Monday, 9 April 2018

Premise Films Reviews - Belleville Rendez-Vous.

Belleville Rendez-Vous also was known as the Triplets of Belleville is a French animated film directed and wrote by Sylvain Chomet. The film’s narrative is about an elderly grandmother caring for her young grandson, she would do anything to help him and make him happy, she has looked after him since his parent left. After a while she sees that he is lonely, she tries cheering him up with a piano however it doesn’t go to plan so she gets him a puppy. For a while it works, and he is happy, although he quickly goes back to being sad but not quite alone. She does not give up and soon learns that her grandson has an interest in cycling and decides to buy him a tricycle and over the years he becomes a professional cyclist, giving him the chance to enter the Tour De France. he gets kidnapped by the French Mafia leading the rest of the story with the grandmother trying desperately to get him back safe and sound.  

Figure 1 - Tour De France scene 

Sylvain Chomet is an Artist, Animator, Director and Writer who was born in Yvelines, Île-de-France November 10, 1963, 25 years later he moved to London to be an animator, he first started out at the  Richard Purdum Studios. As well as being an animator he also created some comic books to further his career, his first animated film was called The Old Lady and the Pigeons (1996) receiving a BAFTA and an Oscar nomination. This leads him to make the film Belleville Rendez-Vous (2003), during his career his animations, in particular, the Belleville Rendez-Vous (2003) have been known to some critics as “Sylvain Chomet, the writer and director, has created an animated feature of appalling originality and scary charm. It's one of those movies where you keep banging your fist against your head to stop yourself from using the word meets, as in Monsieur Hulot meets Tim Burton” (Ebert, 2003).

Chomet gives two types of animation to this film, the first being rubber hose animation which is used to represent a flashback demonstrated in figure 2, this gives the audience a senesce of nostalgia of the old animation such as Betty Boop (1920), Popeye (1933) and Disney’s Steam Boat Willy (1928). As for the rest of the film, it is in a detailed watercolour style seen in figure 3, this art style is also seen in the works of Don Griffith a Disney layout artist who worked on the Aristocats (1970), 101 Dalmatians (1961) and Jungle Book (1967). In this film, Chomet uses the traditional cell animation techniques, in his own words "drawing that interests me. 3D terrifies me. The idea that, in plasticine, one of your characters might melt, or that you might have to start all over again from scratch because you've knocked against the edge of the table that's not for me. Computer 3D doesn't interest me " (Chomet, 2003) to this day Chomet still uses the traditional cell animation techniques in every film.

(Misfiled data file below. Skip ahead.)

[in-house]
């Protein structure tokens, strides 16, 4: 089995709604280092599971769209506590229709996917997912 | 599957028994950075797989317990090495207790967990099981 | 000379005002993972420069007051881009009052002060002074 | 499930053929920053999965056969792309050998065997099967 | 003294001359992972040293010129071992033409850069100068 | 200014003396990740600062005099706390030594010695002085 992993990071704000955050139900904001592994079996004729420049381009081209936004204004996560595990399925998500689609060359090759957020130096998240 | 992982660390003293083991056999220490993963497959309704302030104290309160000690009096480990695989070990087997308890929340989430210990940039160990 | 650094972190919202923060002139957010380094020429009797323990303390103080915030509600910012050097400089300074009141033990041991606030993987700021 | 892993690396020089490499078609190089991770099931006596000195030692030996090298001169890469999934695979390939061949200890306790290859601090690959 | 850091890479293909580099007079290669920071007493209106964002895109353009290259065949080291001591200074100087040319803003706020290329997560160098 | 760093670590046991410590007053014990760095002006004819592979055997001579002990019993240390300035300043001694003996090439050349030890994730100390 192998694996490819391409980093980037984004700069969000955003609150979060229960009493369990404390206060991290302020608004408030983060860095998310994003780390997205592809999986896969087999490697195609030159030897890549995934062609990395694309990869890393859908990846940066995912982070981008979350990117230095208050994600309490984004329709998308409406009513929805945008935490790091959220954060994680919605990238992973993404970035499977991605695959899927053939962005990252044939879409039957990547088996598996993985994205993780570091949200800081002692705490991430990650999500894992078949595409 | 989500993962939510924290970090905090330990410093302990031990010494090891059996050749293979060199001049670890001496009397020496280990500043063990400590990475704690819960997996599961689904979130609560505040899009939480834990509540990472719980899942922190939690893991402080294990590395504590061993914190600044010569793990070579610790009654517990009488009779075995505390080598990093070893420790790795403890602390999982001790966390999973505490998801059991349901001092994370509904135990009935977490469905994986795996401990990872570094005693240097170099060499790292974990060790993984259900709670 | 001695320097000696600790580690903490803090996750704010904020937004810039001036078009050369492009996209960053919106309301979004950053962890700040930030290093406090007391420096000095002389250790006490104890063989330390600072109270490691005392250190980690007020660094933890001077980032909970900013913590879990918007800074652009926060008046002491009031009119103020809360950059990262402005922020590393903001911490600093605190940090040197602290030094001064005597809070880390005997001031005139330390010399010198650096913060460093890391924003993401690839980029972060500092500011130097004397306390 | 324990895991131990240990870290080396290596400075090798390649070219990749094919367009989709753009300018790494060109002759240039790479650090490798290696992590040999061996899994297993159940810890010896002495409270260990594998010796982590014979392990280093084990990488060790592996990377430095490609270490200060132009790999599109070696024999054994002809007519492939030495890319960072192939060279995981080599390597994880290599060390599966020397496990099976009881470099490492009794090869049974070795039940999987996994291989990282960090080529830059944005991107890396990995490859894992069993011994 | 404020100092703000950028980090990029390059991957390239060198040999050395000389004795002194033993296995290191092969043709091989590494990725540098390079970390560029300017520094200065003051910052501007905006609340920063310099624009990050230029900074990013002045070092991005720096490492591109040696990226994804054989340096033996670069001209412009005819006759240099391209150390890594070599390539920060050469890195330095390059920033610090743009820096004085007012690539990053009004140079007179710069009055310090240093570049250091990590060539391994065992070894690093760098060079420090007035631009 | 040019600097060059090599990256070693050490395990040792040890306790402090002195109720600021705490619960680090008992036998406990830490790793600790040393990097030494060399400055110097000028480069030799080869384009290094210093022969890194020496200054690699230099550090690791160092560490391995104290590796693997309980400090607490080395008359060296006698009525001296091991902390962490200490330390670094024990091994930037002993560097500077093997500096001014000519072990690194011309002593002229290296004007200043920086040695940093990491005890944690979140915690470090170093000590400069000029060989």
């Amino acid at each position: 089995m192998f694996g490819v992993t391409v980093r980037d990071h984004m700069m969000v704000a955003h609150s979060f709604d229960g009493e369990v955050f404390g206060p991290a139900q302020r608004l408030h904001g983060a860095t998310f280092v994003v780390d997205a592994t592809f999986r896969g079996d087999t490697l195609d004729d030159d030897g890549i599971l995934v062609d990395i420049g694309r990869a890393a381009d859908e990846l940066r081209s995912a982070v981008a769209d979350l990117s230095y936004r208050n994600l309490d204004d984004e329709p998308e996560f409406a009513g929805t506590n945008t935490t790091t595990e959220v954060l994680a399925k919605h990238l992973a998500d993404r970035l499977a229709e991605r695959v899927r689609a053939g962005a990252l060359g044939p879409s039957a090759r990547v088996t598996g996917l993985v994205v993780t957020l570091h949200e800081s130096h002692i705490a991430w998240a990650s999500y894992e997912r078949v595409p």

Figure 2 - flashback scene 

Figure 3 - a view of the city 

 The film had a budget of $9,500,000 and managed to gross over  $7,002,255 although not quit gaining all of the money the spent making it it was still success among some people and critics, some thought that the film was great and this critic stated that this is “A wonderfully weird bit of French animation that amounts to little but a celebration of its creator's bountiful imagination, yet manages to enthrall because writer-director Sylvain Chomet is such a solid visual storyteller.” (Nuckols, 2004). The film was nominated for two Academy Awards, one for Best Animated Feature, being the first animated film to be nominated in that category, and two for Best Original Song the Benoît Charest and Sylvain Chomet for the song "Belleville Rendez-vous", sung by Matthieu Chedid. The film lost the Best Animated Feature award to Finding Nemo, however  It also won the following awards the César for Best Film Music, co-production with Canada it, the Genie Award for Best Motion Picture and the BBC Four World Cinema Award. Belleville Rendez-Vous (2003) continues to be a delight to watch and is a great example of traditional cell animation.

Figure 4 - Restaurant scene 


  • Ebert, R. (2018). The Triplets of Belleville Movie Review (2003) | Roger Ebert. [online] Available at: [Accessed 9 Apr. 2018].

  • Moins, P. (2003). Sylvain Chomet’s 'The Triplets of Belleville'. [online] Animation World Network. Available at: [Accessed 9 Apr. 2018].

  • Nuckols, B. (2004). Animated 'Triplets' not just for kids. [online] Available at: [Accessed 9 Apr. 2018].

Illustration List:

  • Belleville Rendez-Vous. (2003). [film] Directed by S. Chomet. France, the United States and Russia: Sony Pictures Classics. Figure 1, 2, 3 and 4 

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